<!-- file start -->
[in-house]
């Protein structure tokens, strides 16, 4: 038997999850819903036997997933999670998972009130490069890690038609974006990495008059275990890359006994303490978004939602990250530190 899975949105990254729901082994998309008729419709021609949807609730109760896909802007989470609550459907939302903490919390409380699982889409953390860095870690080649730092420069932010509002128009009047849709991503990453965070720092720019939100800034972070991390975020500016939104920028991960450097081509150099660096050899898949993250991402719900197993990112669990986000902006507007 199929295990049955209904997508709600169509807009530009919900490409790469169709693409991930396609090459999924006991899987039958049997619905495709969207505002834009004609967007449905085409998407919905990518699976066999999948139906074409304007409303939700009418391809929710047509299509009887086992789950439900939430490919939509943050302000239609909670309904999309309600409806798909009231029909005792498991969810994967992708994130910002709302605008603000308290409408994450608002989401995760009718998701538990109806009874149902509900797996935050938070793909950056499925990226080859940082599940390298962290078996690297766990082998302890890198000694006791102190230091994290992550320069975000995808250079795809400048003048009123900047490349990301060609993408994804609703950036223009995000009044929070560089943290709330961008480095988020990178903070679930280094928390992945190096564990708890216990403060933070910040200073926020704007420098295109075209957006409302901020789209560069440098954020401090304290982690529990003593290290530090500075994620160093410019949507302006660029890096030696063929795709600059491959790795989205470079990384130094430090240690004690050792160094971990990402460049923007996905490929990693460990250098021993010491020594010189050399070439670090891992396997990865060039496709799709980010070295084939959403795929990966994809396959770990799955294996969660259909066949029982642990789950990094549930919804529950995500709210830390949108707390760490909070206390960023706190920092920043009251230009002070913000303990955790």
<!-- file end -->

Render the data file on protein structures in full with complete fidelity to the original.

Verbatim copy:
[in-house]
């Protein structure tokens, strides 16, 4: 038997999850819903036997997933999670998972009130490069890690038609974006990495008059275990890359006994303490978004939602990250530190 899975949105990254729901082994998309008729419709021609949807609730109760896909802007989470609550459907939302903490919390409380699982889409953390860095870690080649730092420069932010509002128009009047849709991503990453965070720092720019939100800034972070991390975020500016939104920028991960450097081509150099660096050899898949993250991402719900197993990112669990986000902006507007 199929295990049955209904997508709600169509807009530009919900490409790469169709693409991930396609090459999924006991899987039958049997619905495709969207505002834009004609967007449905085409998407919905990518699976066999999948139906074409304007409303939700009418391809929710047509299509009887086992789950439900939430490919939509943050302000239609909670309904999309309600409806798909009231029909005792498991969810994967992708994130910002709302605008603000308290409408994450608002989401995760009718998701538990109806009874149902509900797996935050938070793909950056499925990226080859940082599940390298962290078996690297766990082998302890890198000694006791102190230091994290992550320069975000995808250079795809400048003048009123900047490349990301060609993408994804609703950036223009995000009044929070560089943290709330961008480095988020990178903070679930280094928390992945190096564990708890216990403060933070910040200073926020704007420098295109075209957006409302901020789209560069440098954020401090304290982690529990003593290290530090500075994620160093410019949507302006660029890096030696063929795709600059491959790795989205470079990384130094430090240690004690050792160094971990990402460049923007996905490929990693460990250098021993010491020594010189050399070439670090891992396997990865060039496709799709980010070295084939959403795929990966994809396959770990799955294996969660259909066949029982642990789950990094549930919804529950995500709210830390949108707390760490909070206390960023706190920092920043009251230009002070913000303990955790």